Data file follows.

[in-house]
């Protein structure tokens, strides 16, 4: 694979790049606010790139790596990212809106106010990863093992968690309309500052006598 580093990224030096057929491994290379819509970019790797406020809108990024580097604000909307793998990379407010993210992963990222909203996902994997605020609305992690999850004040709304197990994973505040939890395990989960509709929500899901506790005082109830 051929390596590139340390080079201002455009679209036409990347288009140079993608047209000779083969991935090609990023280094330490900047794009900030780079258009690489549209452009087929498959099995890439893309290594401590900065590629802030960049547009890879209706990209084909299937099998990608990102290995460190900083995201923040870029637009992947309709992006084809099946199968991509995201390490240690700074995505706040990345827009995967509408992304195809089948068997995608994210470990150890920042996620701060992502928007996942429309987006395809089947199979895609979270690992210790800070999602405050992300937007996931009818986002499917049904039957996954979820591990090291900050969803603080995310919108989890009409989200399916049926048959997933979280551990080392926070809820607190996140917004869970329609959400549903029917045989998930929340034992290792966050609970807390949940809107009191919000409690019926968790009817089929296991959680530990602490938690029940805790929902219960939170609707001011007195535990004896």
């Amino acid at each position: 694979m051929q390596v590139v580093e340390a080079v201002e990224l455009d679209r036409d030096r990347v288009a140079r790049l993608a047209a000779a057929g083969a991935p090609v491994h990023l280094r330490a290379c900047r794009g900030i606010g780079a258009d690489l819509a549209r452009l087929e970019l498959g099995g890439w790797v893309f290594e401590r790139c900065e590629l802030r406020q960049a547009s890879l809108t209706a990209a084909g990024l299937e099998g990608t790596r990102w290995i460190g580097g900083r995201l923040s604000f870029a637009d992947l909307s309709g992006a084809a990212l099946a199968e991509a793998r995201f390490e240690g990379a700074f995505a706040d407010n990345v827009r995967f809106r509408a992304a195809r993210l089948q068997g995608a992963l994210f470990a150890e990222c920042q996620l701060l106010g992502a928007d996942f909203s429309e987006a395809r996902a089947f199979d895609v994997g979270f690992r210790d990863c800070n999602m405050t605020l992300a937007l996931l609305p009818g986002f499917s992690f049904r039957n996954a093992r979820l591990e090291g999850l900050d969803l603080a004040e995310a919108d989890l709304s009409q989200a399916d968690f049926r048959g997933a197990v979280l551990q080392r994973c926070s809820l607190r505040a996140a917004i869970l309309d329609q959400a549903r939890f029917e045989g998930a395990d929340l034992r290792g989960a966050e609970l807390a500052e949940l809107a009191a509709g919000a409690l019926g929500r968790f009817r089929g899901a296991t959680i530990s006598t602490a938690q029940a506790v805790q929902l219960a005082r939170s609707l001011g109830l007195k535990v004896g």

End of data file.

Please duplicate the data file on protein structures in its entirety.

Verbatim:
[in-house]
């Protein structure tokens, strides 16, 4: 694979790049606010790139790596990212809106106010990863093992968690309309500052006598 580093990224030096057929491994290379819509970019790797406020809108990024580097604000909307793998990379407010993210992963990222909203996902994997605020609305992690999850004040709304197990994973505040939890395990989960509709929500899901506790005082109830 051929390596590139340390080079201002455009679209036409990347288009140079993608047209000779083969991935090609990023280094330490900047794009900030780079258009690489549209452009087929498959099995890439893309290594401590900065590629802030960049547009890879209706990209084909299937099998990608990102290995460190900083995201923040870029637009992947309709992006084809099946199968991509995201390490240690700074995505706040990345827009995967509408992304195809089948068997995608994210470990150890920042996620701060992502928007996942429309987006395809089947199979895609979270690992210790800070999602405050992300937007996931009818986002499917049904039957996954979820591990090291900050969803603080995310919108989890009409989200399916049926048959997933979280551990080392926070809820607190996140917004869970329609959400549903029917045989998930929340034992290792966050609970807390949940809107009191919000409690019926968790009817089929296991959680530990602490938690029940805790929902219960939170609707001011007195535990004896």
């Amino acid at each position: 694979m051929q390596v590139v580093e340390a080079v201002e990224l455009d679209r036409d030096r990347v288009a140079r790049l993608a047209a000779a057929g083969a991935p090609v491994h990023l280094r330490a290379c900047r794009g900030i606010g780079a258009d690489l819509a549209r452009l087929e970019l498959g099995g890439w790797v893309f290594e401590r790139c900065e590629l802030r406020q960049a547009s890879l809108t209706a990209a084909g990024l299937e099998g990608t790596r990102w290995i460190g580097g900083r995201l923040s604000f870029a637009d992947l909307s309709g992006a084809a990212l099946a199968e991509a793998r995201f390490e240690g990379a700074f995505a706040d407010n990345v827009r995967f809106r509408a992304a195809r993210l089948q068997g995608a992963l994210f470990a150890e990222c920042q996620l701060l106010g992502a928007d996942f909203s429309e987006a395809r996902a089947f199979d895609v994997g979270f690992r210790d990863c800070n999602m405050t605020l992300a937007l996931l609305p009818g986002f499917s992690f049904r039957n996954a093992r979820l591990e090291g999850l900050d969803l603080a004040e995310a919108d989890l709304s009409q989200a399916d968690f049926r048959g997933a197990v979280l551990q080392r994973c926070s809820l607190r505040a996140a917004i869970l309309d329609q959400a549903r939890f029917e045989g998930a395990d929340l034992r290792g989960a966050e609970l807390a500052e949940l809107a009191a509709g919000a409690l019926g929500r968790f009817r089929g899901a296991t959680i530990s006598t602490a938690q029940a506790v805790q929902l219960a005082r939170s609707l001011g109830l007195k535990v004896g």